Some Wall Street uber-alpha billionaires use their clout to do things like host insipid book tours and make ill-advised comments about well-liked Democratic candidates on the eve of one having a major heart procedure.
Others, like Orlando Bravo, use private-equity-millions to load a plane up with water, diapers, granola and satellite telephones, and take it to Puerto Rico after it was ravaged by Hurricane Maria.
To-may-to, to-mah-to, some might say. But Bravo - the newest private equity billionaire to be crowned by Forbes - has a lot show off these days, whether its the LBO shop that bears his name, the $30 billion in assets it runs, or his generous philanthopic efforts back home. Here's the data that has been powering his powerhouse PE portfolio:
"Wall Street's Best Dealmaker," according to Forbes (ahem, Steve) learned to stick to his knitting after the first dot-com bubble busted, and now focuses on "well-established software companies, especially those with clearly discernible moats," pens Forbes scribe Antoine Gara, in a profile this week. Gara goes on to write that Bravo's strategy is to "triple their size with better operations, and by the time he strikes, he's already mapped out an acquisition or turnaround strategy."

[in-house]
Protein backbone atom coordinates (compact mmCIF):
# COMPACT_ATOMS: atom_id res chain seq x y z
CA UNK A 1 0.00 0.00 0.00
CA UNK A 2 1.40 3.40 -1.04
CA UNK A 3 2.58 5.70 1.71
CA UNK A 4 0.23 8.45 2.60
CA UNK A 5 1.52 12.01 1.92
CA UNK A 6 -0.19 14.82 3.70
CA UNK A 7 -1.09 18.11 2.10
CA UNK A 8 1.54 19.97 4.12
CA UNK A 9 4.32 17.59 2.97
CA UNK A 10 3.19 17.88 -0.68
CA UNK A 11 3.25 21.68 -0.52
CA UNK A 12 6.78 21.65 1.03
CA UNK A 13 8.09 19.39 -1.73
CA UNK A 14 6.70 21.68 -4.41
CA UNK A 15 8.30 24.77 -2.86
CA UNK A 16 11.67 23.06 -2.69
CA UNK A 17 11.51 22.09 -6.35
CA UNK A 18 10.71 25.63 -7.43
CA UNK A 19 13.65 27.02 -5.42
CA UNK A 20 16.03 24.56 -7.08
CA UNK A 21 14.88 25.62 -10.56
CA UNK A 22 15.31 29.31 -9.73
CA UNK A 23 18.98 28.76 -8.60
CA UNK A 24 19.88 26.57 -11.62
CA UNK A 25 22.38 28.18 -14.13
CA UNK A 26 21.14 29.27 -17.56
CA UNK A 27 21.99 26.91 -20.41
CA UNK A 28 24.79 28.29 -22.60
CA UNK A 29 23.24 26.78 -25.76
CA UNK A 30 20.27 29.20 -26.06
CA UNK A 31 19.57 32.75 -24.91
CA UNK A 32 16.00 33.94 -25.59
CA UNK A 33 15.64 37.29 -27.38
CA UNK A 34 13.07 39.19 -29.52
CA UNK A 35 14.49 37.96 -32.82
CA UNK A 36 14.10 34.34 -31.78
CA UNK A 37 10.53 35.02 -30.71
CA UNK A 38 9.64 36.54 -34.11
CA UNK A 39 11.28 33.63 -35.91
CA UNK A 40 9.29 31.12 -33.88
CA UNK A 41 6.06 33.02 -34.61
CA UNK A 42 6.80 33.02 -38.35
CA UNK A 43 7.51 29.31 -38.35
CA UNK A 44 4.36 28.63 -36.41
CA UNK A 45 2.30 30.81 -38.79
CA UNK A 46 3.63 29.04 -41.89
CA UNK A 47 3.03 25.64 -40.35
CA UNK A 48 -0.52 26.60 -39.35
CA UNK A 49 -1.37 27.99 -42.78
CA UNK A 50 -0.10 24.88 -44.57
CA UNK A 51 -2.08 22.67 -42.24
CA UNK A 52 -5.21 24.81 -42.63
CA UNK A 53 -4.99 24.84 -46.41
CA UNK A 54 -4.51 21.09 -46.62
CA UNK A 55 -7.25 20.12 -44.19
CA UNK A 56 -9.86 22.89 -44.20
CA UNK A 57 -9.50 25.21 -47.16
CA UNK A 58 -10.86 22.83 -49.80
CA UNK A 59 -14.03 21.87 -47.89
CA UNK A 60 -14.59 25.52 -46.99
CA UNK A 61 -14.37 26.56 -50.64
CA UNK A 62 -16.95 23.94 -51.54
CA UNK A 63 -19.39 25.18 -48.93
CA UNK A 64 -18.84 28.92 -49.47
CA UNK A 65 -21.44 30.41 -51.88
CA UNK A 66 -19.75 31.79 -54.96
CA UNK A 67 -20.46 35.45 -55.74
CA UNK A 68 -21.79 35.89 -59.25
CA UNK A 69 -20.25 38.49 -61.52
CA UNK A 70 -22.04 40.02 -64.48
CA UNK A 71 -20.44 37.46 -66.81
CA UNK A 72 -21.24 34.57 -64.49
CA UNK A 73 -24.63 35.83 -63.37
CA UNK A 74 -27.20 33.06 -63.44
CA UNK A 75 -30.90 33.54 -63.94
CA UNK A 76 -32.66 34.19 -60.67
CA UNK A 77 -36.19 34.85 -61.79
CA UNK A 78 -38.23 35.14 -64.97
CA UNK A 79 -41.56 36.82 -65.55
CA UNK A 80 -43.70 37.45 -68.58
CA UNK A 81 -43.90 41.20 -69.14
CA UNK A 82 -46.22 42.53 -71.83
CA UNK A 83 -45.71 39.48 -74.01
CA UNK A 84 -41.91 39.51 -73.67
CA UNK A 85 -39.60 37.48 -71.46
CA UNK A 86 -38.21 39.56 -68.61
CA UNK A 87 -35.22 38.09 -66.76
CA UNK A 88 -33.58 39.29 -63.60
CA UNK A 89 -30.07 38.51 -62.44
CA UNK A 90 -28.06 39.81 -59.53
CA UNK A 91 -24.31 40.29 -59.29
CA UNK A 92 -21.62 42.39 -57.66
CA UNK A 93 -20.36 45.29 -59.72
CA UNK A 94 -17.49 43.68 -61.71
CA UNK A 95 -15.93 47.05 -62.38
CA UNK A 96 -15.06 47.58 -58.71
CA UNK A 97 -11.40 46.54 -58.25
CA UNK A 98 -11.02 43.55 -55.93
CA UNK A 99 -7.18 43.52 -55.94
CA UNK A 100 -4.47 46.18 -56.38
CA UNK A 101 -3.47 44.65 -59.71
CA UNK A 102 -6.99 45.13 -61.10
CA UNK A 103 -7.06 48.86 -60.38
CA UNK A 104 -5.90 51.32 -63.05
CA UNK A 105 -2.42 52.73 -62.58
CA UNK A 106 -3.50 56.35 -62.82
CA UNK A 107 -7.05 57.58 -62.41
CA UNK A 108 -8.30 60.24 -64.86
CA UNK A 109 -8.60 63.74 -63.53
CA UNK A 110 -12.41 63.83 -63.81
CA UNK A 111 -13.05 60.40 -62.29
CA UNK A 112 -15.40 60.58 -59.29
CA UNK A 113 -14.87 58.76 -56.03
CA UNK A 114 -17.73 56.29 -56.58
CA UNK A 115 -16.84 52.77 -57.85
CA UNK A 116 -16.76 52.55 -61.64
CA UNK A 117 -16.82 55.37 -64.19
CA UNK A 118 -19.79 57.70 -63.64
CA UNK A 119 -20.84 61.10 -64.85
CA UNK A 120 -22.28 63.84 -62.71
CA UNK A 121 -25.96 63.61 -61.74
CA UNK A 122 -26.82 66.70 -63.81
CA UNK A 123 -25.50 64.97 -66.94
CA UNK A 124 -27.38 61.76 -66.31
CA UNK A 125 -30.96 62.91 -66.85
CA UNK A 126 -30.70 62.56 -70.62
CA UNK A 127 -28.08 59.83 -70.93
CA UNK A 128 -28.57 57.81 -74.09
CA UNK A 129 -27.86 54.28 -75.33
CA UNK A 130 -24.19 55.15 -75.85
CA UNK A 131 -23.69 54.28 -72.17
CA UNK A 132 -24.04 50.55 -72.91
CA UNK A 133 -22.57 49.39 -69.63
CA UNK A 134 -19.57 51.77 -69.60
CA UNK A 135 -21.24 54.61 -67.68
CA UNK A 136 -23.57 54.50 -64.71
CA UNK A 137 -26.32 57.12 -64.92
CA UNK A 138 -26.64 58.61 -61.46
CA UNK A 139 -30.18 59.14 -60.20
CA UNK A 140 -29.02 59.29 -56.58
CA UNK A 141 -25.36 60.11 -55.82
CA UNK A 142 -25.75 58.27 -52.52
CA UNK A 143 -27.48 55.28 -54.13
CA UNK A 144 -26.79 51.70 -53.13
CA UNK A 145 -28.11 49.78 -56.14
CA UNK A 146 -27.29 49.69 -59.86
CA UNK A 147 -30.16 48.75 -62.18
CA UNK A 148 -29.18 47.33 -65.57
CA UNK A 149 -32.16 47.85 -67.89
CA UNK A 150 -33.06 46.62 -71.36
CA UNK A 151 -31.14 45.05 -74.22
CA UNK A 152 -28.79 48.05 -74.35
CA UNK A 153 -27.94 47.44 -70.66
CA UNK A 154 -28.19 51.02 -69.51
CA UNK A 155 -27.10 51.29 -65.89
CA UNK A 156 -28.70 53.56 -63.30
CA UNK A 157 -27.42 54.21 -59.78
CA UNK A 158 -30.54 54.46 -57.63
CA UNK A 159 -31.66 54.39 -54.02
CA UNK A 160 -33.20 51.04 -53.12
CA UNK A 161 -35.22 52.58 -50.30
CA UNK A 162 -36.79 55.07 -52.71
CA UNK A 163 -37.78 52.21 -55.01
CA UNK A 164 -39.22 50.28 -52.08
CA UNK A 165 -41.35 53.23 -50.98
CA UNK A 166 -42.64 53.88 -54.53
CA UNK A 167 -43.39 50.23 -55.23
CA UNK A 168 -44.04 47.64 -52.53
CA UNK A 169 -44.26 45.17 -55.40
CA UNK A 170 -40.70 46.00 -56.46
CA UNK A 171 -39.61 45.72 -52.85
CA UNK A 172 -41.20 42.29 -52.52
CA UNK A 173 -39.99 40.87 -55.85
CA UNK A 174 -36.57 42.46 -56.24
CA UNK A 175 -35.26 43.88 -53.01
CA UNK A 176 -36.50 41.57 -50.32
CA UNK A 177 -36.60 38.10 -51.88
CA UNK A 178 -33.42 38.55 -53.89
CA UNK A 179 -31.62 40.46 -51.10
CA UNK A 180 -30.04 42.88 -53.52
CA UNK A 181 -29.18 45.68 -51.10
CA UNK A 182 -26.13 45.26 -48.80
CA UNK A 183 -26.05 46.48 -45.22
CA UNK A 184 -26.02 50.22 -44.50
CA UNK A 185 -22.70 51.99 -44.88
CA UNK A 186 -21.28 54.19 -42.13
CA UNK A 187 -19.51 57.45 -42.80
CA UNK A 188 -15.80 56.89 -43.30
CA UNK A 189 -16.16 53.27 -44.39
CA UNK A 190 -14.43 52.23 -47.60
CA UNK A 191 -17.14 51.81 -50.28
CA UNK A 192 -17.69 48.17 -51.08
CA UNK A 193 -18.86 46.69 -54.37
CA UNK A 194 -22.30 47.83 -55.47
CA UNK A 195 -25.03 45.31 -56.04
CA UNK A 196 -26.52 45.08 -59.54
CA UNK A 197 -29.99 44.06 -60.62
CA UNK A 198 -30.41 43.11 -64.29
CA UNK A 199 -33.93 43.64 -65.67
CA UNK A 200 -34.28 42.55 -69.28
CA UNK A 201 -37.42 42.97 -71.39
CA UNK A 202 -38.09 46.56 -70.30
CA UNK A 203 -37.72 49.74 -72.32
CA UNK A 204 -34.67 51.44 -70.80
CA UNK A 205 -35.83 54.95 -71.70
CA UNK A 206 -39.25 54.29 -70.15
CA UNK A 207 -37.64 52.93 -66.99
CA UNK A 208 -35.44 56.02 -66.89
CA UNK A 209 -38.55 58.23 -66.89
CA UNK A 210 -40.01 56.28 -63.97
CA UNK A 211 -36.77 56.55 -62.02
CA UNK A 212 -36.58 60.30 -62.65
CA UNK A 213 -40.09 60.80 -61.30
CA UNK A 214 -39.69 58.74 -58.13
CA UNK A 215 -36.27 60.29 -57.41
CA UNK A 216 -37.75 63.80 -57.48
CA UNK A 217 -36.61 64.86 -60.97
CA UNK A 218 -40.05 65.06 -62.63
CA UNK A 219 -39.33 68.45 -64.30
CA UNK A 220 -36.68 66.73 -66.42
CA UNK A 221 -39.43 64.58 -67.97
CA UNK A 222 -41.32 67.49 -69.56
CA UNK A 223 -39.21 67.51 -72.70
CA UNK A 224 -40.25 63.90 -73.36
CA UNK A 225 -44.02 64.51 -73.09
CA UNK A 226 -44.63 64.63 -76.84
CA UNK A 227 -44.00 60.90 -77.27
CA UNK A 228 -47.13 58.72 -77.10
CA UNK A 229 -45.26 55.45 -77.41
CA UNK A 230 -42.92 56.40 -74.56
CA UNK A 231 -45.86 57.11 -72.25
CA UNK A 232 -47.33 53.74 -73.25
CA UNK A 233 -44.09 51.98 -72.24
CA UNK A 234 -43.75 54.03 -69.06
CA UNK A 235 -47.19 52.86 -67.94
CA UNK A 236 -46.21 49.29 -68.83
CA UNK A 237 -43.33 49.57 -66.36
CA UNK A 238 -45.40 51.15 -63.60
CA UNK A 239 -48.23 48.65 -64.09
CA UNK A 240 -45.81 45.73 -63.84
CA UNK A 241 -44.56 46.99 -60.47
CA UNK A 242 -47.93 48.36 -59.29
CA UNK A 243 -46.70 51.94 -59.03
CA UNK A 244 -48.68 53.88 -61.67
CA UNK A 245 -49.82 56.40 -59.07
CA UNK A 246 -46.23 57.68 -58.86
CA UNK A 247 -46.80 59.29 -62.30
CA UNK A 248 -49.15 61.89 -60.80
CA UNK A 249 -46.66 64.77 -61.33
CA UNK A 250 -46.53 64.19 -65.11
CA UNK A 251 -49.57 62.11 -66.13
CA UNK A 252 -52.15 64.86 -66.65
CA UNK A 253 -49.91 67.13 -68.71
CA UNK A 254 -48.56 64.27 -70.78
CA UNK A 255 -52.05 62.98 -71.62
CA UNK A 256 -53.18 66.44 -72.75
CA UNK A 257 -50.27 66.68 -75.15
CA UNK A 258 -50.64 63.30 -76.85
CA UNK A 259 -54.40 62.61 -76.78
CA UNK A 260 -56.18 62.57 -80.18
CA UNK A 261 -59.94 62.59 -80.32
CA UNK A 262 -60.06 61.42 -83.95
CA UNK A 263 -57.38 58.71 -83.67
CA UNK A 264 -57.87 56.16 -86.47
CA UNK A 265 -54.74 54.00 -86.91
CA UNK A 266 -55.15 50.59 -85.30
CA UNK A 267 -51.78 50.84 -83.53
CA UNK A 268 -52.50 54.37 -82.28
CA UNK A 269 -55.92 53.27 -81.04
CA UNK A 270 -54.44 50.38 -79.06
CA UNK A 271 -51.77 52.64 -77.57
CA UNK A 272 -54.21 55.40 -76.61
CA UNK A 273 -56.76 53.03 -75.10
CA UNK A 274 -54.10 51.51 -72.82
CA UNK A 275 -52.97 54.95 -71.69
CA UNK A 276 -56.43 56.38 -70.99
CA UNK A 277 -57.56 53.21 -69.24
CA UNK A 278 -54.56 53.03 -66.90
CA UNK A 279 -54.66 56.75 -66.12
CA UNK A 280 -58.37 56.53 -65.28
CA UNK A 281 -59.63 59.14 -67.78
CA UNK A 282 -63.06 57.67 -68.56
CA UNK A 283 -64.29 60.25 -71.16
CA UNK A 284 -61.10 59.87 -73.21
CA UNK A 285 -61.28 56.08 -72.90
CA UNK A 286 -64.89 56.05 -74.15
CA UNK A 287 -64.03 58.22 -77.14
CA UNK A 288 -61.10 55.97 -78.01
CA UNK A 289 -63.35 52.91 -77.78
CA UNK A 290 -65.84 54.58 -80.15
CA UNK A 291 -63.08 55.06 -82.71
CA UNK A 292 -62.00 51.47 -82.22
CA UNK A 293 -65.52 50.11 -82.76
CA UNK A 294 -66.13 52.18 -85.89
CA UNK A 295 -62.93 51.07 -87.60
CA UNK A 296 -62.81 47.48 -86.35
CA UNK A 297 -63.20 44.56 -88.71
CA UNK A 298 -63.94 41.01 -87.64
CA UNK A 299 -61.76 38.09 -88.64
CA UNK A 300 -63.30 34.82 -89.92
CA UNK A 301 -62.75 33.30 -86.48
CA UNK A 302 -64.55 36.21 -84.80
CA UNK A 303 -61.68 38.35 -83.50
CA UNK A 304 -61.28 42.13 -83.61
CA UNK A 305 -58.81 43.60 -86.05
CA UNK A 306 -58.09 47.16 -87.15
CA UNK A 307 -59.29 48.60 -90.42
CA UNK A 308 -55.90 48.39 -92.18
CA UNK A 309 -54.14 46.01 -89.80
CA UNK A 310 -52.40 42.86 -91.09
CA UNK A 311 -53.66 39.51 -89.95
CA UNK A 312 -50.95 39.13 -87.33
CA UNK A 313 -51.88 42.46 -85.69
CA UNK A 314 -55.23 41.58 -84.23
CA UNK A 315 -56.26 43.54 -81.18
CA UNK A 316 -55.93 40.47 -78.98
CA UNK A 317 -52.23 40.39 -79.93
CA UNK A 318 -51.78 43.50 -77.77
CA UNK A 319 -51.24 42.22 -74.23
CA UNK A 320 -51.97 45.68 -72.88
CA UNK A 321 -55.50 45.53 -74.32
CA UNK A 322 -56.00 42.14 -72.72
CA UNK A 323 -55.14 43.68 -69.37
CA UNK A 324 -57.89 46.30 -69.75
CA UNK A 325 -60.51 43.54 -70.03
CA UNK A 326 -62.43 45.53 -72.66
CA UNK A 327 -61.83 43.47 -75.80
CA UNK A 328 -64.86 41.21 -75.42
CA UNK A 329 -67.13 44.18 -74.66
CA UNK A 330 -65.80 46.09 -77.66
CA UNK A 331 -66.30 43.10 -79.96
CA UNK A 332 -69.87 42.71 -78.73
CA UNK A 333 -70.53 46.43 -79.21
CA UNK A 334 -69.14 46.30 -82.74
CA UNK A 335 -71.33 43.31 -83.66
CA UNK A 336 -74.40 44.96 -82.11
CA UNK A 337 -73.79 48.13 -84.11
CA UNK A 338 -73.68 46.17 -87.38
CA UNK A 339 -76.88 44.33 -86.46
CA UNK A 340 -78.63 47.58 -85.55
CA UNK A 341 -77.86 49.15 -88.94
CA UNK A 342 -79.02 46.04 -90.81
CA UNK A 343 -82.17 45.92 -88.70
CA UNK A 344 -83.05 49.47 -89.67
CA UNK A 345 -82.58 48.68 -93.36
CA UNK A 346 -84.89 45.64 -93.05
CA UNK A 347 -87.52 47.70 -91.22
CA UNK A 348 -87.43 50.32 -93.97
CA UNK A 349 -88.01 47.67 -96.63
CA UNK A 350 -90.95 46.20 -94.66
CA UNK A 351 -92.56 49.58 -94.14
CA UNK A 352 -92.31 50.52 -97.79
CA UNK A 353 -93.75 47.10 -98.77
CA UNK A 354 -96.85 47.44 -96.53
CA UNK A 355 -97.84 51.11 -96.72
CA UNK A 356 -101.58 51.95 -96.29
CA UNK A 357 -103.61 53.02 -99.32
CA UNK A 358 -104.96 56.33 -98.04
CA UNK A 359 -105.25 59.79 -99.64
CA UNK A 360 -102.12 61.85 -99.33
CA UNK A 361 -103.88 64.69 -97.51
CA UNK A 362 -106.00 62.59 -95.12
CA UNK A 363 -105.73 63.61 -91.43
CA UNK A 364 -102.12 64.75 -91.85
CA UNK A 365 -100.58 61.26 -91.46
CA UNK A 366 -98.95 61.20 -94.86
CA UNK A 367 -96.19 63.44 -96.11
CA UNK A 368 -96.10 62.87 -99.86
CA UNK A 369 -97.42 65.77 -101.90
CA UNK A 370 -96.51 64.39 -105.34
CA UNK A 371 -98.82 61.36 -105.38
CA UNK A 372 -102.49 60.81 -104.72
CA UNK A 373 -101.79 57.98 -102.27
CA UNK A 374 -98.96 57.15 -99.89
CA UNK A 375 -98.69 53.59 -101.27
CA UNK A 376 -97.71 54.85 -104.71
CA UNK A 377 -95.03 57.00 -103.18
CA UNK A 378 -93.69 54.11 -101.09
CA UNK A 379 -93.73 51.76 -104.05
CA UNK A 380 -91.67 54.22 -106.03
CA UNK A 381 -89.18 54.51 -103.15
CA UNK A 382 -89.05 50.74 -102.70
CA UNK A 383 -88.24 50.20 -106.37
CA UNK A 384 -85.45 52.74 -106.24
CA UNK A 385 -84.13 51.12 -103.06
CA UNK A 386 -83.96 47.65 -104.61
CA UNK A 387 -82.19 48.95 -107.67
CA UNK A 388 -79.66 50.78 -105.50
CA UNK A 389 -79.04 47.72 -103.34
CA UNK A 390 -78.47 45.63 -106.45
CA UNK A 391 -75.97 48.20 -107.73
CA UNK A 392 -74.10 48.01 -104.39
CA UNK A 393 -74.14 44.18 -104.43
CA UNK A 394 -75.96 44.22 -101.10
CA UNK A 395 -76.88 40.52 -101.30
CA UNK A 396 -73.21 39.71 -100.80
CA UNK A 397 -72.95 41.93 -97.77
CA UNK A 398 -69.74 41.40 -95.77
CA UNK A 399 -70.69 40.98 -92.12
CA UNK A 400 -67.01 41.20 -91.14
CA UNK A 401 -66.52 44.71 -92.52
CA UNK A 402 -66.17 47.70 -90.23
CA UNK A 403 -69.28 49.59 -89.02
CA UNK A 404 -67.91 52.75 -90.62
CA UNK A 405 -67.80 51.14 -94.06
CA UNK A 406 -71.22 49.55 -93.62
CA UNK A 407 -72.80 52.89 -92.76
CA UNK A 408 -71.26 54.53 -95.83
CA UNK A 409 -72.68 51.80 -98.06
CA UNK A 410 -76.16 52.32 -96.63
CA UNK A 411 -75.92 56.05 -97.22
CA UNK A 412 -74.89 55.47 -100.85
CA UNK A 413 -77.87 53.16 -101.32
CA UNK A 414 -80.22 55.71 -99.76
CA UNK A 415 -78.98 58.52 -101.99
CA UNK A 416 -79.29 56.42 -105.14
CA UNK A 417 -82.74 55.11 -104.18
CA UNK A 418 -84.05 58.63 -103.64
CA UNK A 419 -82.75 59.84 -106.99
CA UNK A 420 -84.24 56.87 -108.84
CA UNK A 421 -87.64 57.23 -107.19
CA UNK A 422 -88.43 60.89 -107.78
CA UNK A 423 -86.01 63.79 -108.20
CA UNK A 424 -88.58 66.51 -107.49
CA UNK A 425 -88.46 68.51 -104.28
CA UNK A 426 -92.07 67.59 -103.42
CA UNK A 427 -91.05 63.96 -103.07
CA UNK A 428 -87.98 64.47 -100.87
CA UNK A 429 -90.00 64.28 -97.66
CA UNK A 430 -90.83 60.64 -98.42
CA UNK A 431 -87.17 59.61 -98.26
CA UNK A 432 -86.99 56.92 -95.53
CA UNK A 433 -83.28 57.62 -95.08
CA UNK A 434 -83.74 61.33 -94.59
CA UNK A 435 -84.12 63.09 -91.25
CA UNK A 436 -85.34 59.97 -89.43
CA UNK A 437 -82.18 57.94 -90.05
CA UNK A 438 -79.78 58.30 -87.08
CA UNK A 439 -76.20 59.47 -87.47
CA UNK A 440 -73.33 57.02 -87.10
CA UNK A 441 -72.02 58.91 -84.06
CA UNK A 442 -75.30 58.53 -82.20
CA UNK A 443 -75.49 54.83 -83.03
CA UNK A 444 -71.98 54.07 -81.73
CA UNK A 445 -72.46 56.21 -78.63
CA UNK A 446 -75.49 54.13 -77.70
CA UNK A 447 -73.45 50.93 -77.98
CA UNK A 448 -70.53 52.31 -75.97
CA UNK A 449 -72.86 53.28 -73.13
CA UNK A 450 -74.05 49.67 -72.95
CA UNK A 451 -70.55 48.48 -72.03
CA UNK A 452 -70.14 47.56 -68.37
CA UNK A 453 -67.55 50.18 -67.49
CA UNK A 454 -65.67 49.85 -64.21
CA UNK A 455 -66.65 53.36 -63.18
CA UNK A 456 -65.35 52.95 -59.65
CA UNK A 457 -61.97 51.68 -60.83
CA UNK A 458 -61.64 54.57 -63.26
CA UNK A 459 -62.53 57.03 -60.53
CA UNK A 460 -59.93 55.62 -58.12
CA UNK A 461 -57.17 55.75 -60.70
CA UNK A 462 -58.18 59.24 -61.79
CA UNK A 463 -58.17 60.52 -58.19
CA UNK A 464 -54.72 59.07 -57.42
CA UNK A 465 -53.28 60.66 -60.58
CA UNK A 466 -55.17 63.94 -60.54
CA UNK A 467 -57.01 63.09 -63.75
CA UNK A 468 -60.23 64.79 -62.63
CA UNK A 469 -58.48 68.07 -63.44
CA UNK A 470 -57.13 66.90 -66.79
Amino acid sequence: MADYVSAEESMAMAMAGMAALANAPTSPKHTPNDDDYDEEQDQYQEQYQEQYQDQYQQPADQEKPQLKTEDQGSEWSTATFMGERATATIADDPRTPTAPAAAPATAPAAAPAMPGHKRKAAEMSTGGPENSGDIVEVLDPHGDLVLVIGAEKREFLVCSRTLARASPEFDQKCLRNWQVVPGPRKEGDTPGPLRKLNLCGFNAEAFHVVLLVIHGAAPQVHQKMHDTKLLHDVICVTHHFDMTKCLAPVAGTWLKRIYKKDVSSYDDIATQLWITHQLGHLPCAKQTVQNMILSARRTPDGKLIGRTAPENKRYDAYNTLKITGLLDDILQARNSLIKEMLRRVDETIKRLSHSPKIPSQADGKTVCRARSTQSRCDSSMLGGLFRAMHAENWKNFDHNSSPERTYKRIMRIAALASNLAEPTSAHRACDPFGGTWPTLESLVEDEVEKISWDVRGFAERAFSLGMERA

One such example is California-based storage and security company Barracuda Networks ($CUDA), which Thomas Bravo bought out in late 2017 - so our data covers much of the post-LBO trajectory. Under Bravo, from February 2018 forward, the company grew headcount nearly 17% as tracked by our LinkedIn ($MSFT) Employee Count.
Bravo isn't the only one with the LBO-to-grow mentality. It's increasingly popping up in the private equity space, as the Masters of the Universe are able to put more data to work to grow market capitalization and market share - as opposed to just slashing jobs and dealing off assets, the mantra of the business in the 80s, 90s and Aughts. Massachusetts-based healthcare technology firm Imprivata ($IMPR), which Thoma Bravo acquired in 2016, more than doubled job postings, to 52 recently, as the chart above shows.
Even the best dealmaker on Wall Street can catch a bad beat every now and then. Bravo's PE firm split Dynatrace ($PRIVATE:DYNATRACE) from Compuware, then turned the Massachusetts-based tech company into a cloud subscription services provider (the Forbes profile notes that is where 70% of Dynatrace's sales originate). It grew the company into a multi-billion dollar IPO darling and this August, it made its market debut. You can go ahead and guess what happened to Dynatrace, and every other IPO, after that. The stock slipped, and job postings dipped more than 14%. If the market turned out to misjudge Bravo's latest IPO - he's a great value investor armed with nearly $13 billion in new funds, he can always buy it back.
About the Data:
Thinknum tracks companies using information they post online - jobs, social and web traffic, product sales and app ratings - and creates data sets that measure factors like hiring, revenue and foot traffic. Data sets may not be fully comprehensive (they only account for what is available on the web), but they can be used to gauge performance factors like staffing and sales.
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